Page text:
Publication Date

2016

Abstract

This paper reports on one component of an Australian Research Council funded project which supported teachers to build a deep knowledge about language and the associated pedagogies that impacted on students’ writing outcomes. Using case study data related to primary teachers’ and students’ understandings of a functional grammar and Bernstein’s (2000) concepts of knowledge recontextualization, we explore the processes whereby student writers internalise new learning about the grammatics (Halliday, 2002) of narrative, drawing on the interpersonal resources scaffolded by their linguistically-informed teachers. We further examine the affordances and struggles manifest in their metatalk as young writers deliberately consider choices related to the interpersonal aspects of narrative writing, revealing their move from common-sense to more scientific understandings of webs of meaning.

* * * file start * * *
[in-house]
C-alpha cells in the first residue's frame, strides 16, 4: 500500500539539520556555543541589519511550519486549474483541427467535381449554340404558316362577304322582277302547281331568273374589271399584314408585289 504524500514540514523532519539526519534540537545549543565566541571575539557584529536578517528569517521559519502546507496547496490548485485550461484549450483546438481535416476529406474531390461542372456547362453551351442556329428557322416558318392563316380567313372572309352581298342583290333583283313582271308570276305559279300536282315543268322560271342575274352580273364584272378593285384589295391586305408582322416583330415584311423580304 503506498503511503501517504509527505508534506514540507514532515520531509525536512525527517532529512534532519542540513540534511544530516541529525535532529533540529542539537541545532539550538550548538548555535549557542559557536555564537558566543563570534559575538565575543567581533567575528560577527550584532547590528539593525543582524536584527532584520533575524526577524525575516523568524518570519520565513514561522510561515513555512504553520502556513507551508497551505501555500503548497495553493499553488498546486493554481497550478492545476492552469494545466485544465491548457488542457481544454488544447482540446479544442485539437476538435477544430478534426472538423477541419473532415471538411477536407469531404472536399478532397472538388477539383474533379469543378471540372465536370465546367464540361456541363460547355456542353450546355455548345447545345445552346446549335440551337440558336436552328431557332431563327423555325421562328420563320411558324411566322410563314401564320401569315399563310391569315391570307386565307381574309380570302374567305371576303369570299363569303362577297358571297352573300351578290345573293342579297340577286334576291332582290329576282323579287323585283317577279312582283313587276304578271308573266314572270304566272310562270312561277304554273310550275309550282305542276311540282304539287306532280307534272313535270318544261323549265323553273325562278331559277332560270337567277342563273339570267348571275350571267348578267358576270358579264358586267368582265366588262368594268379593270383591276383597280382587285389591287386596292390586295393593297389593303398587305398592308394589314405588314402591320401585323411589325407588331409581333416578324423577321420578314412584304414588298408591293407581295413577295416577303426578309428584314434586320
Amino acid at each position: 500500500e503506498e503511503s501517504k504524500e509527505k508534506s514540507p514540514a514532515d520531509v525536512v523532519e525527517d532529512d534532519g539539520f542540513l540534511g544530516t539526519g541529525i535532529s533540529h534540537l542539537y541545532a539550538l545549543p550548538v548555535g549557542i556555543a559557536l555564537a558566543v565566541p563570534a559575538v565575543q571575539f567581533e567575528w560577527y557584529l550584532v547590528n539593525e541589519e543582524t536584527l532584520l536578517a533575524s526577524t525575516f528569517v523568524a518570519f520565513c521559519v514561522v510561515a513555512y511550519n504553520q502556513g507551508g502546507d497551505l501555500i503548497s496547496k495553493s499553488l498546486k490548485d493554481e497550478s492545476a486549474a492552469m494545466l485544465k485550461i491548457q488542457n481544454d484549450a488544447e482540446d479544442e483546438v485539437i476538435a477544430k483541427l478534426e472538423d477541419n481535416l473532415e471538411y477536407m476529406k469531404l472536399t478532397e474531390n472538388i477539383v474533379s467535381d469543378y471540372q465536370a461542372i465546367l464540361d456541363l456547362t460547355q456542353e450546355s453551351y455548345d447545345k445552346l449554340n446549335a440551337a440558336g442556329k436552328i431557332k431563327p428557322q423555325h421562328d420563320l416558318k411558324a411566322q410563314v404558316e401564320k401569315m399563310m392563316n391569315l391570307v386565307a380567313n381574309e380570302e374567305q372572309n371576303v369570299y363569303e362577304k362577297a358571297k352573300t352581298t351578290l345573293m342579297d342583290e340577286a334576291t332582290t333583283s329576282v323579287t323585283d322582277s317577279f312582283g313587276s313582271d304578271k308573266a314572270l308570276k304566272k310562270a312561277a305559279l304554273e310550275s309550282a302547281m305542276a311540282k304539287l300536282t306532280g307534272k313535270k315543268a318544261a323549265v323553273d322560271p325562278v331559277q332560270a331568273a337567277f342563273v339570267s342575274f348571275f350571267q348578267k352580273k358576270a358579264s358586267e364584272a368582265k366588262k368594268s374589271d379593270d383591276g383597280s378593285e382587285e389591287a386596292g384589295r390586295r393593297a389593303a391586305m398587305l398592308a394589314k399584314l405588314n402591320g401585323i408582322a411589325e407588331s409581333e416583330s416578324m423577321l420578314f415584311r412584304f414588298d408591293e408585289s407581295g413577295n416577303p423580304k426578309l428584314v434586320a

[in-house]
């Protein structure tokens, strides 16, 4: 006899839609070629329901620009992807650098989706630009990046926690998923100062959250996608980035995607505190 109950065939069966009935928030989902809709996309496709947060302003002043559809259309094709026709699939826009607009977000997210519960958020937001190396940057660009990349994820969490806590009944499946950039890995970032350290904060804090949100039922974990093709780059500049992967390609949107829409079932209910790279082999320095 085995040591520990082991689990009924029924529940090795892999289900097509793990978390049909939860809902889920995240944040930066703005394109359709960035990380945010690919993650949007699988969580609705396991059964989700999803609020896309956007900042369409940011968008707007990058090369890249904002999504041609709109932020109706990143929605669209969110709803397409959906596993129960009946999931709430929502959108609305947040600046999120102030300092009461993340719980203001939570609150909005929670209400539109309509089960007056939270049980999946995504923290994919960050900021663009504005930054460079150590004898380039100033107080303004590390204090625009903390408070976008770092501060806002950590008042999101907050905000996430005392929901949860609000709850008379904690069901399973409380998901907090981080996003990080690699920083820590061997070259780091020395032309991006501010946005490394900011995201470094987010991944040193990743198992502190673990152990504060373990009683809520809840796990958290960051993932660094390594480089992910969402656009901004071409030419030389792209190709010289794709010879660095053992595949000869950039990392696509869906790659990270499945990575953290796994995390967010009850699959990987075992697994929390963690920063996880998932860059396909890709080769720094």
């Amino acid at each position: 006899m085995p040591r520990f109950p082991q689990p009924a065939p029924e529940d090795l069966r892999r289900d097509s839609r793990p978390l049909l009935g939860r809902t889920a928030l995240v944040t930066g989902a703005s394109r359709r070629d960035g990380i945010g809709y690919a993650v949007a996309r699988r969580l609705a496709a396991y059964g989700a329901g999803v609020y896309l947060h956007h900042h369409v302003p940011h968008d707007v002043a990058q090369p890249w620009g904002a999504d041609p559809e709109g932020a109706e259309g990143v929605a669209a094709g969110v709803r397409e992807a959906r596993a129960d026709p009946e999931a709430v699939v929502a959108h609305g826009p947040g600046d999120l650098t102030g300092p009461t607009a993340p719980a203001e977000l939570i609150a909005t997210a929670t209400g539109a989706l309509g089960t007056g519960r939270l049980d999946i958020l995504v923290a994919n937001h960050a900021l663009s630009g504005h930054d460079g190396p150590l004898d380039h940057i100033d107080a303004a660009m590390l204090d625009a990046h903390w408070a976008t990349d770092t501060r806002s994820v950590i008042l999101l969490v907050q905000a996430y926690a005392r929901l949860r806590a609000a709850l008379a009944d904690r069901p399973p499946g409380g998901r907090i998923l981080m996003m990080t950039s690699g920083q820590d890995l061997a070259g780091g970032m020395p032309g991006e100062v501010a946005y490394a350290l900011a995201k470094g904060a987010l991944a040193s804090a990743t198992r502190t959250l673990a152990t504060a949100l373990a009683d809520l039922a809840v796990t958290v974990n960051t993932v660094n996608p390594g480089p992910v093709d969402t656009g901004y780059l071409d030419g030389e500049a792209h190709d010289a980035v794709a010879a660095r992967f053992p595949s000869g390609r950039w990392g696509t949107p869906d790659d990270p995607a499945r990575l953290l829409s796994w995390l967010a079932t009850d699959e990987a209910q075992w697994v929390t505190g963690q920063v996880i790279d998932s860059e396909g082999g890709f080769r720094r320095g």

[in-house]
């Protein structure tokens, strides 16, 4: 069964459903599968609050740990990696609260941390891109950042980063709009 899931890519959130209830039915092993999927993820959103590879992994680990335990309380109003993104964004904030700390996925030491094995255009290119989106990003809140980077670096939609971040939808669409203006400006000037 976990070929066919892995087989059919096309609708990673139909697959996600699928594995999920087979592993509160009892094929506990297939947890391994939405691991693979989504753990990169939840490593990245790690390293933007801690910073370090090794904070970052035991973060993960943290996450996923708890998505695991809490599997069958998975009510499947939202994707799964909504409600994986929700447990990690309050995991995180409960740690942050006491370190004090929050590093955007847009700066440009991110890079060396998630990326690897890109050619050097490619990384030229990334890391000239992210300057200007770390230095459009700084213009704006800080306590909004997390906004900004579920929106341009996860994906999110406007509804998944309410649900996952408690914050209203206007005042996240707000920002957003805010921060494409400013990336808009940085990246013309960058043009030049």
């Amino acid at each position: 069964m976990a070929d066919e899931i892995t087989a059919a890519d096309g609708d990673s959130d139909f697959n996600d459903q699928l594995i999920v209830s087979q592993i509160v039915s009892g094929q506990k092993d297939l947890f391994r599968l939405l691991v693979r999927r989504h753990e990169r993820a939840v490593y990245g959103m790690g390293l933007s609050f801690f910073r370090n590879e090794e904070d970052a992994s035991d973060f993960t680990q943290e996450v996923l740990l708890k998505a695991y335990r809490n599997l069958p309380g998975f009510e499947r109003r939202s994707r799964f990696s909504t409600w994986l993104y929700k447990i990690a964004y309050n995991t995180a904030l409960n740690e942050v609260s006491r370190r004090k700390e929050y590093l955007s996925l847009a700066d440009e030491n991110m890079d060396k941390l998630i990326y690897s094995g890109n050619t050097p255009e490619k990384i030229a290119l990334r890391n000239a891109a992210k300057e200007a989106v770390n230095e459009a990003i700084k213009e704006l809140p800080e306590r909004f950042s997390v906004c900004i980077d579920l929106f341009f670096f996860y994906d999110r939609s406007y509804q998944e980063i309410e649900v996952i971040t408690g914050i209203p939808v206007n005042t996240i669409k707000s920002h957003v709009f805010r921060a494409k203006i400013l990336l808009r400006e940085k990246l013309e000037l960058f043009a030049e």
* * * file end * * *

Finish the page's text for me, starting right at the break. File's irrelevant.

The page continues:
Document Type

Journal Article

Access Rights

ERA Access

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